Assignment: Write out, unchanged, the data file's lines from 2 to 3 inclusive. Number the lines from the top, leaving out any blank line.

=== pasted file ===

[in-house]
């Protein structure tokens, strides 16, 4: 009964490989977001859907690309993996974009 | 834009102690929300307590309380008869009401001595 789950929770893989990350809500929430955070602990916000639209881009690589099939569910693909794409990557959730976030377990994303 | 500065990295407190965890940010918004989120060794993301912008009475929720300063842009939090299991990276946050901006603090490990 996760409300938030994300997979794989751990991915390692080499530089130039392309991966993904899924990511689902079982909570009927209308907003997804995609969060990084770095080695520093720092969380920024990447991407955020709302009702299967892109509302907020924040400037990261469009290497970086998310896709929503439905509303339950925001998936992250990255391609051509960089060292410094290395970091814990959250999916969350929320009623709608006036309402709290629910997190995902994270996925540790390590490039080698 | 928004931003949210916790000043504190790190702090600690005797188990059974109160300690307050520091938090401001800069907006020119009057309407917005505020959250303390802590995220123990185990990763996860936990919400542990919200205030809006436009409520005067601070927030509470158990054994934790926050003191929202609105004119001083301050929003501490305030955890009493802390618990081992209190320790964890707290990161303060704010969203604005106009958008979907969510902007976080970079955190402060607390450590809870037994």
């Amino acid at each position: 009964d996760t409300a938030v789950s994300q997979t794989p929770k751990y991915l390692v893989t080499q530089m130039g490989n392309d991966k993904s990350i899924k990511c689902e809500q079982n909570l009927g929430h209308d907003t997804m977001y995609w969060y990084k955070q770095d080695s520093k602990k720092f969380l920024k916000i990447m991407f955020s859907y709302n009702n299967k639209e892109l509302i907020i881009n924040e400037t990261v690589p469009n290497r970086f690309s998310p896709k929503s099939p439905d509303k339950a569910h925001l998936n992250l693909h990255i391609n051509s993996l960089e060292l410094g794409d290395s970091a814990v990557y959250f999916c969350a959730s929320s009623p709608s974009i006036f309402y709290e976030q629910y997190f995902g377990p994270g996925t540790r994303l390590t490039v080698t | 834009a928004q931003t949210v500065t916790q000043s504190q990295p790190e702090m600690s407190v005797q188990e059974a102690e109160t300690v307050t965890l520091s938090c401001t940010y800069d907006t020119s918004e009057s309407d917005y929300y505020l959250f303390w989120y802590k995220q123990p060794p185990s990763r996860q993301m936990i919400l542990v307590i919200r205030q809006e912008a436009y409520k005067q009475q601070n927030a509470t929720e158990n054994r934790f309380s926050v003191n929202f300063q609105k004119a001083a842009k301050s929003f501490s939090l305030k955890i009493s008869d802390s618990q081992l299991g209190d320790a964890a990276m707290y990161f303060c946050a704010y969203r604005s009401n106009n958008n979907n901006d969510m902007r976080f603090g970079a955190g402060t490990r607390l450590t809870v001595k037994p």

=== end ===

């Protein structure tokens, strides 16, 4: 009964490989977001859907690309993996974009 | 834009102690929300307590309380008869009401001595 789950929770893989990350809500929430955070602990916000639209881009690589099939569910693909794409990557959730976030377990994303 | 500065990295407190965890940010918004989120060794993301912008009475929720300063842009939090299991990276946050901006603090490990 996760409300938030994300997979794989751990991915390692080499530089130039392309991966993904899924990511689902079982909570009927209308907003997804995609969060990084770095080695520093720092969380920024990447991407955020709302009702299967892109509302907020924040400037990261469009290497970086998310896709929503439905509303339950925001998936992250990255391609051509960089060292410094290395970091814990959250999916969350929320009623709608006036309402709290629910997190995902994270996925540790390590490039080698 | 928004931003949210916790000043504190790190702090600690005797188990059974109160300690307050520091938090401001800069907006020119009057309407917005505020959250303390802590995220123990185990990763996860936990919400542990919200205030809006436009409520005067601070927030509470158990054994934790926050003191929202609105004119001083301050929003501490305030955890009493802390618990081992209190320790964890707290990161303060704010969203604005106009958008979907969510902007976080970079955190402060607390450590809870037994």
């Amino acid at each position: 009964d996760t409300a938030v789950s994300q997979t794989p929770k751990y991915l390692v893989t080499q530089m130039g490989n392309d991966k993904s990350i899924k990511c689902e809500q079982n909570l009927g929430h209308d907003t997804m977001y995609w969060y990084k955070q770095d080695s520093k602990k720092f969380l920024k916000i990447m991407f955020s859907y709302n009702n299967k639209e892109l509302i907020i881009n924040e400037t990261v690589p469009n290497r970086f690309s998310p896709k929503s099939p439905d509303k339950a569910h925001l998936n992250l693909h990255i391609n051509s993996l960089e060292l410094g794409d290395s970091a814990v990557y959250f999916c969350a959730s929320s009623p709608s974009i006036f309402y709290e976030q629910y997190f995902g377990p994270g996925t540790r994303l390590t490039v080698t | 834009a928004q931003t949210v500065t916790q000043s504190q990295p790190e702090m600690s407190v005797q188990e059974a102690e109160t300690v307050t965890l520091s938090c401001t940010y800069d907006t020119s918004e009057s309407d917005y929300y505020l959250f303390w989120y802590k995220q123990p060794p185990s990763r996860q993301m936990i919400l542990v307590i919200r205030q809006e912008a436009y409520k005067q009475q601070n927030a509470t929720e158990n054994r934790f309380s926050v003191n929202f300063q609105k004119a001083a842009k301050s929003f501490s939090l305030k955890i009493s008869d802390s618990q081992l299991g209190d320790a964890a990276m707290y990161f303060c946050a704010y969203r604005s009401n106009n958008n979907n901006d969510m902007r976080f603090g970079a955190g402060t490990r607390l450590t809870v001595k037994p």